High-school students take a selfie with Swedish Prime Minister Fredrik Reinfeldt. File: TT
A new Pisa education report about children's problem solving abilities has seen Sweden drop below the OECD average again. Swedish kids scored the poorest marks among children in the Nordic countries.
Sweden suffered another blow in the OECD's latest Programme for International Student Assessment (Pisa) survey, which measured pupil's problem solving abilities. The results, published on Tuesday, saw nearly one in four Swedish children get a failing grade.
The news came soon after Sweden was slammed in December's Pisa rankings
when it dropped below the OECD average in maths, reading comprehension, and natural sciences.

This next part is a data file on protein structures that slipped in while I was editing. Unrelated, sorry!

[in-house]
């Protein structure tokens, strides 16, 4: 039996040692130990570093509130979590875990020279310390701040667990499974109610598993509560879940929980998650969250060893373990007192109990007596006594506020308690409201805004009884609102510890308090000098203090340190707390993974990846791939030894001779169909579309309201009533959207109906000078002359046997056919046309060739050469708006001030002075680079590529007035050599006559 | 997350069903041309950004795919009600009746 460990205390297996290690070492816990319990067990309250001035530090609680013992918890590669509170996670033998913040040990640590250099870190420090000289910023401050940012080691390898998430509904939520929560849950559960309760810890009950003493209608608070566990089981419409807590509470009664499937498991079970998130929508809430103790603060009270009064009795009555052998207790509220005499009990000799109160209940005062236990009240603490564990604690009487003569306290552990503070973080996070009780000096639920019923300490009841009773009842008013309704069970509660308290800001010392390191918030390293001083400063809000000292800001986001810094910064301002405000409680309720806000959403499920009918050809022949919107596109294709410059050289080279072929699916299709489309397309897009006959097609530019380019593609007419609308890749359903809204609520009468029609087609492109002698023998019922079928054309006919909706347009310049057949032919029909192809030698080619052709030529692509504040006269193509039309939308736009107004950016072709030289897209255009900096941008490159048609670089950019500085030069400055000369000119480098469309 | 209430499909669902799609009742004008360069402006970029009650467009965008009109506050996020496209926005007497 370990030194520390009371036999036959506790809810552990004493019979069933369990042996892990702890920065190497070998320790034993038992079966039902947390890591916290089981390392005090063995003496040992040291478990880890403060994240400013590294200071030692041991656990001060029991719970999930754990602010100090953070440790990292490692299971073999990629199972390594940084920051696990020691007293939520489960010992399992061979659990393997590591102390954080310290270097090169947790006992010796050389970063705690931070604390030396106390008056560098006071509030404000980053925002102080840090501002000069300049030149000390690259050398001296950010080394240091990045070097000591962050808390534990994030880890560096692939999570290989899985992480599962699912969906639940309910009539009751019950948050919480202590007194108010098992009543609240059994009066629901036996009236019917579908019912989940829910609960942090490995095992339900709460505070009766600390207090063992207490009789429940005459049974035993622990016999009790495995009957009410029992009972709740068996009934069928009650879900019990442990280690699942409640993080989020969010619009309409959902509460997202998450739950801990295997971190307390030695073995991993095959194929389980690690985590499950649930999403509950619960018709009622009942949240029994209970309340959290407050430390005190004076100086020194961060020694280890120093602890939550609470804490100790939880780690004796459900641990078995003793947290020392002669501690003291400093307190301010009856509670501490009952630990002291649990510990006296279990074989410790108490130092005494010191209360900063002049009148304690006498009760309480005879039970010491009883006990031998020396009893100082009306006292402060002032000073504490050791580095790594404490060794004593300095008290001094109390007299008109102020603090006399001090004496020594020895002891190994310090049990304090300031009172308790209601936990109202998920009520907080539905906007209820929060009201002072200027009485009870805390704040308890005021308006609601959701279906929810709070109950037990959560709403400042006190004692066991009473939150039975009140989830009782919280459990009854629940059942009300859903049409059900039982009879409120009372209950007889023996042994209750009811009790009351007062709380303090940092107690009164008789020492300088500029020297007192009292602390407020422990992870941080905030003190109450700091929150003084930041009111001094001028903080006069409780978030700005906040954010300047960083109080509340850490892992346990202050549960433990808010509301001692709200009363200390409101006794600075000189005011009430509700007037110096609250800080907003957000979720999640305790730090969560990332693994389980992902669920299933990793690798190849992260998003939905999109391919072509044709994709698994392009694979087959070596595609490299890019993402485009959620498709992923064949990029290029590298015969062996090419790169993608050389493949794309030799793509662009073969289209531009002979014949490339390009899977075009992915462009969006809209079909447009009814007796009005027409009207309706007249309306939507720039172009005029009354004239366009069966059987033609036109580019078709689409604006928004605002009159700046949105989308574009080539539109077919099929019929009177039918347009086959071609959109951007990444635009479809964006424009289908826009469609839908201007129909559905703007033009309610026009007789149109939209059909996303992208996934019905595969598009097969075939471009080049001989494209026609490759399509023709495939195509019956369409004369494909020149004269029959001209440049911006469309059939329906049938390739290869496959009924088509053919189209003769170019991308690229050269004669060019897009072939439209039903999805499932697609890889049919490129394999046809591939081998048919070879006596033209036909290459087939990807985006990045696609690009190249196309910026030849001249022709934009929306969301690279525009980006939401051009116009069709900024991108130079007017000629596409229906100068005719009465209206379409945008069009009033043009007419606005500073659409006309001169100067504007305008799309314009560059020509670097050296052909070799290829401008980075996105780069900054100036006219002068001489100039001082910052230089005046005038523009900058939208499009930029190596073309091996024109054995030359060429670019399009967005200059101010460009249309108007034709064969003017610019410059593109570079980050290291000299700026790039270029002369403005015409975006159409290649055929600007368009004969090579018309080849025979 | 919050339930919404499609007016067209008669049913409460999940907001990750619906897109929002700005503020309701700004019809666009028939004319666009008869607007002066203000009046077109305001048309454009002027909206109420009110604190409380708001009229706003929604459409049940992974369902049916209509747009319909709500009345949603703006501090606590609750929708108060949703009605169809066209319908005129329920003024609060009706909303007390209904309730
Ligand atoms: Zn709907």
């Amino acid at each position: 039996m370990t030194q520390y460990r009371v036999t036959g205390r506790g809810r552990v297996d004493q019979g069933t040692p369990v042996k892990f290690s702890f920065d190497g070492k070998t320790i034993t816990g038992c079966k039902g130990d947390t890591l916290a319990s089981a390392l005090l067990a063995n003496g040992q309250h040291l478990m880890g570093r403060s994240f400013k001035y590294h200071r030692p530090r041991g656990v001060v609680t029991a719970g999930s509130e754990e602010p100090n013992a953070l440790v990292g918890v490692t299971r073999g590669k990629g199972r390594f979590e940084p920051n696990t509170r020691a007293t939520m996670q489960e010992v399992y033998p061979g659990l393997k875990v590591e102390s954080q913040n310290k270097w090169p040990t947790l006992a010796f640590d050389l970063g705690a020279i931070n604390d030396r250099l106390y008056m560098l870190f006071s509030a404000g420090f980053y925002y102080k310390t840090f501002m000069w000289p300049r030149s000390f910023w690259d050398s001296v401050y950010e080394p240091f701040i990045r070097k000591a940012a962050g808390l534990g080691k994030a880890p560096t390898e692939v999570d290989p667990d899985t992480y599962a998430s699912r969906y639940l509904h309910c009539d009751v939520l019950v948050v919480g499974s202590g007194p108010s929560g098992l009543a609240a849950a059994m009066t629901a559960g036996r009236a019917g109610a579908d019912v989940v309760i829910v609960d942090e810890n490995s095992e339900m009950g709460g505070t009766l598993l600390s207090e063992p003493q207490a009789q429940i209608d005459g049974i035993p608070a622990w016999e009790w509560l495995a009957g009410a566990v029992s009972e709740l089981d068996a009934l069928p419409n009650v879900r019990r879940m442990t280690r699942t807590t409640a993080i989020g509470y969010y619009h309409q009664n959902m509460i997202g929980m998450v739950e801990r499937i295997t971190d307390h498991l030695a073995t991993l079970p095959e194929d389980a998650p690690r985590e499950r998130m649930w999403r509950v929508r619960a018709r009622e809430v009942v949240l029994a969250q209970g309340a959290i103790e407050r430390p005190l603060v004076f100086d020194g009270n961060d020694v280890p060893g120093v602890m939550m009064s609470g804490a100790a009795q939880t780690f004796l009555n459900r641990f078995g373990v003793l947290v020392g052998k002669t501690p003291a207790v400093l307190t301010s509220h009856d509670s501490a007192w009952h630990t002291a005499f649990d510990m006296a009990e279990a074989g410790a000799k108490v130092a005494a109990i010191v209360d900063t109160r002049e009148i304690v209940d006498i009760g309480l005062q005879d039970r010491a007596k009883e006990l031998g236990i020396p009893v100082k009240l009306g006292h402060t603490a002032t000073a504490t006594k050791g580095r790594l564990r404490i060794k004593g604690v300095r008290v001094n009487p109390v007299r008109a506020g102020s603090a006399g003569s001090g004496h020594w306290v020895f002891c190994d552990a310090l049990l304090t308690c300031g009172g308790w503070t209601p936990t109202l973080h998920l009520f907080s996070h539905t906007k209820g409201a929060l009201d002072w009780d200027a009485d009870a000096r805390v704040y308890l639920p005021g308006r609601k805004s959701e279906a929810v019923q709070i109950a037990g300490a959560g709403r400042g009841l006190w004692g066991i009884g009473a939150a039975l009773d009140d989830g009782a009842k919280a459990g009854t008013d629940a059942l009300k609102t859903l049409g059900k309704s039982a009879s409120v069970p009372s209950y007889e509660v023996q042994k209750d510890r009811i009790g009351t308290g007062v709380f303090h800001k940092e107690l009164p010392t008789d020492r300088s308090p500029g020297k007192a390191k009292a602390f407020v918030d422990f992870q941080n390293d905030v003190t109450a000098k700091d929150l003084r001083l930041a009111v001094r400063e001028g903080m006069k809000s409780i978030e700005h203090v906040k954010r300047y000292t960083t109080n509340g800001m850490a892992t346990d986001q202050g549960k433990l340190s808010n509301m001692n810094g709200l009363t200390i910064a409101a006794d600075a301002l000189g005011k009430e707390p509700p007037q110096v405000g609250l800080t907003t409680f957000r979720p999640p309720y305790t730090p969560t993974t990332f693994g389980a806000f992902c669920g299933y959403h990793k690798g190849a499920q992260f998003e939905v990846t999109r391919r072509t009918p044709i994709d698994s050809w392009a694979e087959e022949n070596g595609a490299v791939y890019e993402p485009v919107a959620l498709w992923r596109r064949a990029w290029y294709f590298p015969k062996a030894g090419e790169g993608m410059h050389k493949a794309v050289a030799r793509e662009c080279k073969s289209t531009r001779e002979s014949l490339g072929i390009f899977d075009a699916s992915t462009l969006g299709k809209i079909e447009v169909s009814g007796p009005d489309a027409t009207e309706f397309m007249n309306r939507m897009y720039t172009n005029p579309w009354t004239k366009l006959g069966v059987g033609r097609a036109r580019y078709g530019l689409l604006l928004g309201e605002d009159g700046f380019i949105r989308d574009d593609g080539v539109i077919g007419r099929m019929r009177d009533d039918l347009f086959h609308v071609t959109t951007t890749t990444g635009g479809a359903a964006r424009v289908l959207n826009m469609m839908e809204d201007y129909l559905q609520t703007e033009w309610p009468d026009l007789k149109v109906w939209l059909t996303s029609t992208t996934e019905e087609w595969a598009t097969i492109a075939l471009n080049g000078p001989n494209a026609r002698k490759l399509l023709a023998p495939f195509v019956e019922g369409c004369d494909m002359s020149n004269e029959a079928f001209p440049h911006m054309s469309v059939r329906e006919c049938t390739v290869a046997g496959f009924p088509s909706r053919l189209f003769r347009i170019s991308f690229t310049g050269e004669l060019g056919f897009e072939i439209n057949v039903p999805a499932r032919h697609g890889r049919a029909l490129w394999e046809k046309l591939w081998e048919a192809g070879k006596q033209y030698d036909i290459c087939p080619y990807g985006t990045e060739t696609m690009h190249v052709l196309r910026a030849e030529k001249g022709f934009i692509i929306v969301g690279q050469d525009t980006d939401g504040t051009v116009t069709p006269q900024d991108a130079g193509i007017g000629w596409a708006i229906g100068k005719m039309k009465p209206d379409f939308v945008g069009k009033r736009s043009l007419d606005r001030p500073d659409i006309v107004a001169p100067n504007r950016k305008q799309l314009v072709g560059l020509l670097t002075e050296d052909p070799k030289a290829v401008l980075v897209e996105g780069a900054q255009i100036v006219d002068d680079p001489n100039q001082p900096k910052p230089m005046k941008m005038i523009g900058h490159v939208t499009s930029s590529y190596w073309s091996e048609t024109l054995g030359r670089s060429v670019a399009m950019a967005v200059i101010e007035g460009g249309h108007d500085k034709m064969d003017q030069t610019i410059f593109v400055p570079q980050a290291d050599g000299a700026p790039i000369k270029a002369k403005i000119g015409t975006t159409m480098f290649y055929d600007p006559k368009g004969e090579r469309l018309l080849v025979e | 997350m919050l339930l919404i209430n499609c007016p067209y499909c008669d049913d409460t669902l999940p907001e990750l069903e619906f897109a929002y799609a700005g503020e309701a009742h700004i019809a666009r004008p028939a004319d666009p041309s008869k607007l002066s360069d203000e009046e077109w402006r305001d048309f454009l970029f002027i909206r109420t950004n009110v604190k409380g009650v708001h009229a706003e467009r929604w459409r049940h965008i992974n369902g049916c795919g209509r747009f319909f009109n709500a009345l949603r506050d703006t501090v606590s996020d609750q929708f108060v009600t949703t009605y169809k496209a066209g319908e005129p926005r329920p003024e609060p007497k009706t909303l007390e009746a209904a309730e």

Tuesday's report was based on the test results from 2,500 15-year-olds who took an online test in which they were challenged to solve problems Pisa said reflected the challenges of the modern world. One set of questions, for example, involved navigating online maps.
Sweden scored 491 points, with the OECD average at 500. Singapore topped the tables with 562 points, followed by South Korea and Japan on 561 and 552 points respectively.
"It's a worrying result that Swedish students are below average in this subject too," Helén Ängmo at the Swedish School Agency (Skolverket) said in a statement.
"Creative problem solving has been brought up more and more often as important for success in education and work. This new study has given us an important signal."
Almost one in four Swedish pupils, 23.5 percent, scored an "underachieving" grade in the test, compared to 14.3 percent in Finland and an OECD average of 21.4 percent.
Canada, the US, the UK, and Australia all performed above average in the study, which tested 85,000 students in 44 countries.